BEST FOR RUNNING: Tee Von Zitzewitz, trainer at Barry’s Bootcamp
Pre-workout: Aim to have a carbohydrate-rich snack around 90 minutes before your run, especially if you’ll be running for longer than an hour. A banana or a small handful of oats and natural yoghurt are good options.
Post-workout: Be sure to have a mix of protein and carbs after running as this will help to stimulate muscle repair – great post-run meals include tuna and wholewheat pasta, chicken and quinoa salad or a vegetarian curry with brown rice. B vitamins will also help to aid recovery and break down carbs and protein for energy so eat plenty of good-quality meat, fish, nuts and wholegrains. Also make an effort to replace lost electrolytes – coconut water is a great option. If you’re into your running or training for a longer race, remember how you fuel your body post-workout is key if you’re looking to improve your performance. Don’t be afraid to eat a higher-GI meal post running as this will really help to restore glycogen stores.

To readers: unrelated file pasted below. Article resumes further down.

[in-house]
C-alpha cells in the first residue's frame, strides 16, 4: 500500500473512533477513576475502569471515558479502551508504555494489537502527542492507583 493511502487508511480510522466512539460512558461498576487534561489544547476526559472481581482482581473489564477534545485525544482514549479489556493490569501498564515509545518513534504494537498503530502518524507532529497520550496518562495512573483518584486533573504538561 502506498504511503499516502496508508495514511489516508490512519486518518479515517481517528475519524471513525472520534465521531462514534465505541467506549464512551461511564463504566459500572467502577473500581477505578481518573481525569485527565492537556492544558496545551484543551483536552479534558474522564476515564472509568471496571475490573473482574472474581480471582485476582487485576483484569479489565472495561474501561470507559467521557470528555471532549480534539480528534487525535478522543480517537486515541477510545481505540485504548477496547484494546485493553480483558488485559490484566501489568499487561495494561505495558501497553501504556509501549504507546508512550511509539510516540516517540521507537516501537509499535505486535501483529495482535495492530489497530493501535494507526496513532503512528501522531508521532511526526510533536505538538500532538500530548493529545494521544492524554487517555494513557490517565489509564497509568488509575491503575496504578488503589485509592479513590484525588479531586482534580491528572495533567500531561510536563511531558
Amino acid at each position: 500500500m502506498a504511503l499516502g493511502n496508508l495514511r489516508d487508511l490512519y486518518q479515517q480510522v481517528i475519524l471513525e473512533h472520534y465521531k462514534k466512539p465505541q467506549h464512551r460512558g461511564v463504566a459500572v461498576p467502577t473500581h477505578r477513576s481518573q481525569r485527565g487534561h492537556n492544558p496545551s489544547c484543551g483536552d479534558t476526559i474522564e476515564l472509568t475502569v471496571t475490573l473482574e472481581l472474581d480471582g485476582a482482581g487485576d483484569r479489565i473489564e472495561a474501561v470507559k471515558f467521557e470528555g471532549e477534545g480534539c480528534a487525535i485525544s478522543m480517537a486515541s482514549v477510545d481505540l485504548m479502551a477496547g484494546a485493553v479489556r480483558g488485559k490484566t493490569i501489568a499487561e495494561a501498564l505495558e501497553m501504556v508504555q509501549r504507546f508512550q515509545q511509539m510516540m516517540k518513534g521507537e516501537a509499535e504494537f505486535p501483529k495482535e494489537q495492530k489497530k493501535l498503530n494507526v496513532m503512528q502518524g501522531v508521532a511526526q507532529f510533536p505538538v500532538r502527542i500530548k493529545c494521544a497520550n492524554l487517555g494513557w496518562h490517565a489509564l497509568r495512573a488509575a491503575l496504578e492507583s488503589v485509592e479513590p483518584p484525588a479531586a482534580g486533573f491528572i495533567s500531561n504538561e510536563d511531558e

BEST FOR YOGA: Chris Magee, Head Of Yoga at Another_Space
Pre-workout: Try to avoid eating within a few hours of a yoga class – it’s crucial for your body to feel light so try to practice on an empty stomach if possible. If your class is later in the day, aim for a light salad at lunch and nothing too starchy, which can make you feel lethargic.
Post-workout: Be sure to hydrate adequately after a yoga class, especially if it was an intense practice. A smoothie or green juice will tide you over until your next meal, but aim to eat within the hour after a class, opting for a good mix of protein, carbs and healthy fats. Treating your body well and fuelling it with the right nutrients will ensure you get the most out of your practice – a healthy mind and a healthy body go hand-in-hand, so give it the nutrients it needs to focus and develop strength.